We define that as a bear market that is over two and a half years in time and over 80% in price. It cuts both ways.
The gold stocks from 2011 to January 2016 had declined more than 80% and for more than four years. It was a textbook mega-bear market.
The sharp recovery in 2016 quickly faded and left us wondering if there was a historical comparison.
Turns out, there are three strong and relevant comparisons.
The housing sector declined 81% from its peak in 2005 to the market bottom in March 2009. Then it rebounded 137% before correcting 42% over 18 months. The correction ended with a false new low.
The S&P 500 crashed nearly 90% over a nearly three year period. Then it rebounded 177% before correcting for 20 months. That correction also ended in a false new low.
Thailand from 1994 through 2000 is quite similar to the gold stocks from 2011 through 2016. Before its 200% move higher from 2002 through 2003, Thailand corrected 54% over a 2-year and 5-month period.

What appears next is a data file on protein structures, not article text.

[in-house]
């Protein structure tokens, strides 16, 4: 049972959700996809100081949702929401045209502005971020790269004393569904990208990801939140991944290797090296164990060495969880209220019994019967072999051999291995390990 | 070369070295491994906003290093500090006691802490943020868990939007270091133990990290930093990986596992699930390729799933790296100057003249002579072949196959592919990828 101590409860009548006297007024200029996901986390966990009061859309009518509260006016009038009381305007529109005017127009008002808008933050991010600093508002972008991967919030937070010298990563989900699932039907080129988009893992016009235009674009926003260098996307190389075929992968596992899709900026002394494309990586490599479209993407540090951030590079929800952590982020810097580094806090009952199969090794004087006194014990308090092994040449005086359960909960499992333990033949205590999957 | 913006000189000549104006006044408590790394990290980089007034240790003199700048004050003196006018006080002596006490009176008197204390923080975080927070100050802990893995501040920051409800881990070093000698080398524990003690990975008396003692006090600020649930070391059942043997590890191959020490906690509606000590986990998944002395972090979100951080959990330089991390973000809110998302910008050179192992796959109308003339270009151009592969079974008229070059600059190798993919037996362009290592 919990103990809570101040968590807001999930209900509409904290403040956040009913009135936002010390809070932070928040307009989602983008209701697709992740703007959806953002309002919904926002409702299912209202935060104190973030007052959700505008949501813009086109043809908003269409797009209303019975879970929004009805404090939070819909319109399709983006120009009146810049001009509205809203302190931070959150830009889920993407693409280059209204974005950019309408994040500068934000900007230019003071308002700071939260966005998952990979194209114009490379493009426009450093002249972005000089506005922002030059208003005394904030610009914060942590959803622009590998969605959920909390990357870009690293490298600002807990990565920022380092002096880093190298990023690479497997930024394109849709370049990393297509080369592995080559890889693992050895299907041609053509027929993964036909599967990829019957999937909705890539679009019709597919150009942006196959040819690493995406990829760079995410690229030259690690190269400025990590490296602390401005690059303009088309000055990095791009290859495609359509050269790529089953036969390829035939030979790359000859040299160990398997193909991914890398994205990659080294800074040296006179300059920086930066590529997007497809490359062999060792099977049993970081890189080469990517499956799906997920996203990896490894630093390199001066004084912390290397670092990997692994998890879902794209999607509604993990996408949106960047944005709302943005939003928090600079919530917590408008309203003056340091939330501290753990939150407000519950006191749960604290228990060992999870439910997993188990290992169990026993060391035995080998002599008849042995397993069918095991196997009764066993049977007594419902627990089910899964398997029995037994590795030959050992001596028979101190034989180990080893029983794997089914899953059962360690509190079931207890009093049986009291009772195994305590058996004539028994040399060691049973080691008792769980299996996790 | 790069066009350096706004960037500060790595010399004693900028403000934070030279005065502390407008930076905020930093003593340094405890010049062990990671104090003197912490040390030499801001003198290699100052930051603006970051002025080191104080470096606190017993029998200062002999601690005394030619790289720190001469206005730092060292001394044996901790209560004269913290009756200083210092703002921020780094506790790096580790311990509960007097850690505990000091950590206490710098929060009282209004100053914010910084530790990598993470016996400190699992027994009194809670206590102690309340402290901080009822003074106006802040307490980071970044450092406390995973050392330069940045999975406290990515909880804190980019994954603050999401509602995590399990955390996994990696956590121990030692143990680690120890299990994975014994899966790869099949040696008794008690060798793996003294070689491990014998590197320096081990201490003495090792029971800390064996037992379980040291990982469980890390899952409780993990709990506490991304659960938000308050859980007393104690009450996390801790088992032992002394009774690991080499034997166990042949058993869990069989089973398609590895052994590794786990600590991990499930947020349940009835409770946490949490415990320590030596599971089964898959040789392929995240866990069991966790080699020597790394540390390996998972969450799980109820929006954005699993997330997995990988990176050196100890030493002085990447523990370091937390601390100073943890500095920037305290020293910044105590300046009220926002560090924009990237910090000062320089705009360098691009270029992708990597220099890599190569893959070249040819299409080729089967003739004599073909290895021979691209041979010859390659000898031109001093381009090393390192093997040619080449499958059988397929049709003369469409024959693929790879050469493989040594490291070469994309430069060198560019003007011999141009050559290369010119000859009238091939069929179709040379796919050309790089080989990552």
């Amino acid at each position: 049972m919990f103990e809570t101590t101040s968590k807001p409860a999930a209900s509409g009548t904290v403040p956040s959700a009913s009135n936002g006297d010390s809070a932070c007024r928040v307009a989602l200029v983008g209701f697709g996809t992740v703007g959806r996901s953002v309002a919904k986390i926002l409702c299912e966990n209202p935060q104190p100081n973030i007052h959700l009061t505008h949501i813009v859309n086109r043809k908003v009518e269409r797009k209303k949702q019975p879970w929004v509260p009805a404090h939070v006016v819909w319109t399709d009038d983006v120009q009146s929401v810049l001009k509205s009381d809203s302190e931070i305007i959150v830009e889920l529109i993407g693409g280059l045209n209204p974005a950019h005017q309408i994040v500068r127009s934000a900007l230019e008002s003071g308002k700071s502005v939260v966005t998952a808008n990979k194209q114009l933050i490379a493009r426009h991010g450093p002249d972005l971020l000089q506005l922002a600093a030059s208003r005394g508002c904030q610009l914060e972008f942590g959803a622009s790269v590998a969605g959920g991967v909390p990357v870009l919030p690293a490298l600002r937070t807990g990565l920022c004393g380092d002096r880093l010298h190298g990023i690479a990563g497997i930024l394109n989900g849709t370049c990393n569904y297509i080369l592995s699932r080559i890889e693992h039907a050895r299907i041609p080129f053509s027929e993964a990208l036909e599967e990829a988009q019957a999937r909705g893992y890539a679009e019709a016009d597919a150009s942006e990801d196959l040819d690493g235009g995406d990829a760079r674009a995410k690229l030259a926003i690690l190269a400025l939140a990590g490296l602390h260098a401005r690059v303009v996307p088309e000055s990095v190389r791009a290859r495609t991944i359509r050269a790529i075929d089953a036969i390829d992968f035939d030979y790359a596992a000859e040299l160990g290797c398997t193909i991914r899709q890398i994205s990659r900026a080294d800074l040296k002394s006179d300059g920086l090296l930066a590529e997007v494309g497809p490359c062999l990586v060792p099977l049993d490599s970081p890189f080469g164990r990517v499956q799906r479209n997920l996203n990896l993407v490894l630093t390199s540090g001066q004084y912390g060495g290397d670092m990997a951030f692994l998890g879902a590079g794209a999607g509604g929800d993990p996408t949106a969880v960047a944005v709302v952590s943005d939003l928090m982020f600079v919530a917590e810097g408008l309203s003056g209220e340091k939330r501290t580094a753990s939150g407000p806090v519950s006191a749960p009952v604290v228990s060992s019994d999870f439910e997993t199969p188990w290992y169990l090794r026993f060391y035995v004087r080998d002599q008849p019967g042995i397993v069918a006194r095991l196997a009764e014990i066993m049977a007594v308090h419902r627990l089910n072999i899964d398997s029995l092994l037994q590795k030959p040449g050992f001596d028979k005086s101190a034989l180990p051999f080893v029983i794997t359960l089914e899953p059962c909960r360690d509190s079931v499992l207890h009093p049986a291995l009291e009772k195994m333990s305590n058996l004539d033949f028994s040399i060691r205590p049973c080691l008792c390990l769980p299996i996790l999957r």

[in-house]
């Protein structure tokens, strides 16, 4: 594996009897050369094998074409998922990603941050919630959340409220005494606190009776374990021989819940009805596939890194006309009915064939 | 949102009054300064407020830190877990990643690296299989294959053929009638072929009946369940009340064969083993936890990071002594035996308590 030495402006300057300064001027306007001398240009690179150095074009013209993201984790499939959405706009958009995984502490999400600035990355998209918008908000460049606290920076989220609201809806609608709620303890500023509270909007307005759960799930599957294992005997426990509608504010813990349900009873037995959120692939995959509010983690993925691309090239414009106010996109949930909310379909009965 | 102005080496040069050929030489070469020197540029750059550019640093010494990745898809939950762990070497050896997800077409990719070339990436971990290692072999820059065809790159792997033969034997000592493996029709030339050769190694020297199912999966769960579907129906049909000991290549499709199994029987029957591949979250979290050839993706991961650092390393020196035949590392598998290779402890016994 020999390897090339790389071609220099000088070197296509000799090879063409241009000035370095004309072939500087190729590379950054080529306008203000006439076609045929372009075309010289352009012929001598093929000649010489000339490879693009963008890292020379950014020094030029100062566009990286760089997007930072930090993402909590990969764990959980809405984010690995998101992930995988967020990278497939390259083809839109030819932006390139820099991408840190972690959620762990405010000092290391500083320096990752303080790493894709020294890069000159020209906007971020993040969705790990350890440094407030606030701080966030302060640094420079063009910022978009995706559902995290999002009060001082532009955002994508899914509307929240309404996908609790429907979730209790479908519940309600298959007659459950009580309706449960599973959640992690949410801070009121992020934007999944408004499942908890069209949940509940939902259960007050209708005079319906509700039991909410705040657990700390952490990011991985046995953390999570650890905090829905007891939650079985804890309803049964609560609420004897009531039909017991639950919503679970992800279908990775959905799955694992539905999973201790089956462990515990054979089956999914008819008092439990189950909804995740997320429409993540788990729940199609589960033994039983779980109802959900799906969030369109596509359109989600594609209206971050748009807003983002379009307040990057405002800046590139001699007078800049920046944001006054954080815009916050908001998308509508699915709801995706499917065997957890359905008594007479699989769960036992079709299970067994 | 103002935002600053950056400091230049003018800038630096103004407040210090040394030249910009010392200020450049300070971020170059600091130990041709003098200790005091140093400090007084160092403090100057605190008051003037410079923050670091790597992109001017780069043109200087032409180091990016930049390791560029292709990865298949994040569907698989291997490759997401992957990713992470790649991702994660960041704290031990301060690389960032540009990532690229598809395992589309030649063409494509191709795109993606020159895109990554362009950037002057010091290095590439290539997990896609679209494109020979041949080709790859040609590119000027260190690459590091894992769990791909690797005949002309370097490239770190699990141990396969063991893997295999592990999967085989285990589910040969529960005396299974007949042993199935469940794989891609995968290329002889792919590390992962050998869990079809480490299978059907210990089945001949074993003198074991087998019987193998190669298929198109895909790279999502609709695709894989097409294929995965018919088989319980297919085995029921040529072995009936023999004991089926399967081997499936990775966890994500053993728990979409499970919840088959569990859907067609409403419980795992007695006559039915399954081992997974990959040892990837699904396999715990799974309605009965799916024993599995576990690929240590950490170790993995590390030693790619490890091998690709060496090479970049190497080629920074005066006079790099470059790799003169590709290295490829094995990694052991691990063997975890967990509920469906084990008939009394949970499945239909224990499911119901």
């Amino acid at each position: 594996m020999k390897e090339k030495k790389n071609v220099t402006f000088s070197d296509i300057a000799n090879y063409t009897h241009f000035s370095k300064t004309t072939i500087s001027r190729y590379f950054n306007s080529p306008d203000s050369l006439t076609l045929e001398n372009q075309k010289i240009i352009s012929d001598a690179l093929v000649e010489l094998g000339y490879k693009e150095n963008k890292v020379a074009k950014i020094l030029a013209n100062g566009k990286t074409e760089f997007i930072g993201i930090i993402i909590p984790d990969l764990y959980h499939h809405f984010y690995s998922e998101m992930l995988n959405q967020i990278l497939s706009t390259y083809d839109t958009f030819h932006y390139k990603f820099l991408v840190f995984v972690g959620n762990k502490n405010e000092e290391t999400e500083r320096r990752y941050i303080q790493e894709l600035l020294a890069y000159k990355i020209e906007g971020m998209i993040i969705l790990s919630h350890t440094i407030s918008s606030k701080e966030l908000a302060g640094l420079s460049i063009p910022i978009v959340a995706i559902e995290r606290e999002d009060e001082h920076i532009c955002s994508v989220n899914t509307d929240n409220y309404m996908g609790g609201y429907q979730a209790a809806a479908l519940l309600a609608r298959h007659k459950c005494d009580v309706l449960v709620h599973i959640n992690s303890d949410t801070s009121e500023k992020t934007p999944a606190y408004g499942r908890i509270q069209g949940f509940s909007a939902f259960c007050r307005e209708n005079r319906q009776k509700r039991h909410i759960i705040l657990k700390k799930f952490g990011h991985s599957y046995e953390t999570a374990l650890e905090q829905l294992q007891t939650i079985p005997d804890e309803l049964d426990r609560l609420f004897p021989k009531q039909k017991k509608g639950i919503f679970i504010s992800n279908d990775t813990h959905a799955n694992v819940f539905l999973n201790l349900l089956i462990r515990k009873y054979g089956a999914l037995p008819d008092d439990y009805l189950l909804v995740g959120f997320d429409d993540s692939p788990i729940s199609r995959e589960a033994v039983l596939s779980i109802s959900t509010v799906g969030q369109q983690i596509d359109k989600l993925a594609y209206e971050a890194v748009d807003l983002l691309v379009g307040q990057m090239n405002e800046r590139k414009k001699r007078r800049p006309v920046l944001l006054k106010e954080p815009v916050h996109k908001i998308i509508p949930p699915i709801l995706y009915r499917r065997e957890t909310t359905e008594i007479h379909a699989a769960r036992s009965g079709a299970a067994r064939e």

Note that its final low at the end of 2001 could have been a false new low if not for the initial sharp correction down to L1.
The template for a recovery from a mega-bear market is as follows.
Following the bear market low, a sharp rally begins that lasts only six to twelve months. Then the market endures a significant correction that lasts a minimum of 18 months and ends with a breakdown to new lows (which ends up being a false move).
Then the major wave higher begins.
Here is the data on those three examples, another one (Mortgage sector) and the gold stocks (GDX).
Note how the time between the bear market bottom and the correction low (for the gold stocks) is almost identical to three of the four examples. Also, note how the second leg higher surpassed the initial rebound in each example (ex S&P 500).
Here is how GDX stacks up (visually) with the others. Its rebound (and potentially second leg higher) began after the false breakdown in September.
Last week we asked the question whether gold stocks would correct or consolidate in a bullish fashion. The evidence now favors a bullish consolidation. As a result, we are looking at potential near-term upside targets of $1350-$1360 for Gold, $25 for GDX and $37 for GDXJ.
The VanEck Vectors Gold Miners ETF (GDX) closed at $22.43 on Friday, up $0.29 (+1.31%). Year-to-date, GDX has declined -3.49%, versus a 4.35% rise in the benchmark S&P 500 index during the same period.
This article is brought to you courtesy of The Daily Gold.